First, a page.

Jim Crow Museum
1010 Campus Drive
Big Rapids, MI 49307
I was born in 1953 and raised in a very conservative farm town in west-central Ohio. There was no "obvious" segregation, but it was there; even in the late 60s, when one of our white cheerleaders came to school with a black eye and a bruise on her face because her father had beat her for going out with one of the black basketball players. My father called Brazil Nuts "nigger toes," and I remember a salt & pepper shaker set in the figure of Aunt Jemima.
I was too young to be part of the Civil Rights movement but I remember very clearly those two days in 1968 when, first, Marin Luther King, Jr. was assassinated and then, only a bit more than two months later, Robert Kennedy. But we believed that we were the generation that would change this; we were the generation of peace and love.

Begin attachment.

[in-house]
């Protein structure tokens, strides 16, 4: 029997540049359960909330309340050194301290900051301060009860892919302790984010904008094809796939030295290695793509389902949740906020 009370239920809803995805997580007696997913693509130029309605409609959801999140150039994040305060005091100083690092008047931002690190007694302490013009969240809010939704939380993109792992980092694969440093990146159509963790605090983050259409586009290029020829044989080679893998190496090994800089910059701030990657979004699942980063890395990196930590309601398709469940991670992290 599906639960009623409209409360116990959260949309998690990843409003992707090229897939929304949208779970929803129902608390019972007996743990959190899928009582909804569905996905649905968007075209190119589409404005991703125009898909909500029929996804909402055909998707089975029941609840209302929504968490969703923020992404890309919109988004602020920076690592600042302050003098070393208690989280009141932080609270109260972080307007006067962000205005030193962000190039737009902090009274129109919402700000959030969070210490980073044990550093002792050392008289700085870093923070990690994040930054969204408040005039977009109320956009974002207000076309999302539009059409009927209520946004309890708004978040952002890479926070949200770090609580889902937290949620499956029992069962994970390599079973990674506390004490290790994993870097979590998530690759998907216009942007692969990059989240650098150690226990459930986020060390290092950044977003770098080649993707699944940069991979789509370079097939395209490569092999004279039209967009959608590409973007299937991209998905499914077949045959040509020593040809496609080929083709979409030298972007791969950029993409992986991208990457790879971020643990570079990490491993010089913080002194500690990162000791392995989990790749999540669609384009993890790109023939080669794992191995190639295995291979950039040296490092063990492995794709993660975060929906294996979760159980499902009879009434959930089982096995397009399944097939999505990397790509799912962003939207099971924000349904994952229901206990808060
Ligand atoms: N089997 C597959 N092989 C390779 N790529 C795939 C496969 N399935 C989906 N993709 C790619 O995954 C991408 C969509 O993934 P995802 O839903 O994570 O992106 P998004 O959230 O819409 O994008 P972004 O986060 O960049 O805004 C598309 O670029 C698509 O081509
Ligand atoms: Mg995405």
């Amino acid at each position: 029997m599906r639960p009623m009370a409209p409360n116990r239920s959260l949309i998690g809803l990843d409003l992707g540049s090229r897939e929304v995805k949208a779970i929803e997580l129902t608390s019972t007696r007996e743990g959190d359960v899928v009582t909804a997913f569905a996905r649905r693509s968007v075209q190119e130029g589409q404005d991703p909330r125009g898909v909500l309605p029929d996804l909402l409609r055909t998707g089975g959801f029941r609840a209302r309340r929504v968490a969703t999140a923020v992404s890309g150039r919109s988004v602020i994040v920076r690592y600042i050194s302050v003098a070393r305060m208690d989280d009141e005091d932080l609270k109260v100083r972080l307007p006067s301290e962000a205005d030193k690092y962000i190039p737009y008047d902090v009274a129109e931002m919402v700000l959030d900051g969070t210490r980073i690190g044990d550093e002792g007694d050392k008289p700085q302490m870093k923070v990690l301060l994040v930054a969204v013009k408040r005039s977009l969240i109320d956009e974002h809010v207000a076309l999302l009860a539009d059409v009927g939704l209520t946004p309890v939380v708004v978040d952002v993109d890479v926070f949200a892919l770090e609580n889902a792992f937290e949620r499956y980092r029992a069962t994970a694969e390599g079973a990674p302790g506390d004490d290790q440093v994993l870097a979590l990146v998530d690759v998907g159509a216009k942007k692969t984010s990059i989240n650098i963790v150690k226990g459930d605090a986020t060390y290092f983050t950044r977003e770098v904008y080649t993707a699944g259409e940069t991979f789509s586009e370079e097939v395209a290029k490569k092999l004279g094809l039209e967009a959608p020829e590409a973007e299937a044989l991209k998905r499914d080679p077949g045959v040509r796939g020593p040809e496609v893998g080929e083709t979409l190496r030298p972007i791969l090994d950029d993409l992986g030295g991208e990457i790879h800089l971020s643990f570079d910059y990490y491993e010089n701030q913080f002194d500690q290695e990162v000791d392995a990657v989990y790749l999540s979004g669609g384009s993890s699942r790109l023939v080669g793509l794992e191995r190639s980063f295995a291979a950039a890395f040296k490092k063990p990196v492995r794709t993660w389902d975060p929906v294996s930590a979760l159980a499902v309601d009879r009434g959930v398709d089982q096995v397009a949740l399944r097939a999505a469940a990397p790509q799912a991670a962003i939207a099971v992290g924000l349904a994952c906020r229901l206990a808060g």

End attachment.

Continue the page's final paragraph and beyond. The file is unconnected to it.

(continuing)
And now, here we are. My generation is out there voting for Trump. Police shoot black people who are walking toward them with their pants down. White supremacists have crawled out of their swamps and are relishing their new found power. Brown people are painted with the broad brush of being lesser human beings. Well, I could go on, but you certainly know all too well.
I hope that this article helps your work to go out broadly. We need to be reminded that we are no better, nay, perhaps worse, than when Wallace uttered those horrific words, "Segregation now, segregation tomorrow, segregation forever." I assure you, I will pass it on to many of my friends and colleagues.
Thank you for reminding us of who we are and, maybe, who we could become.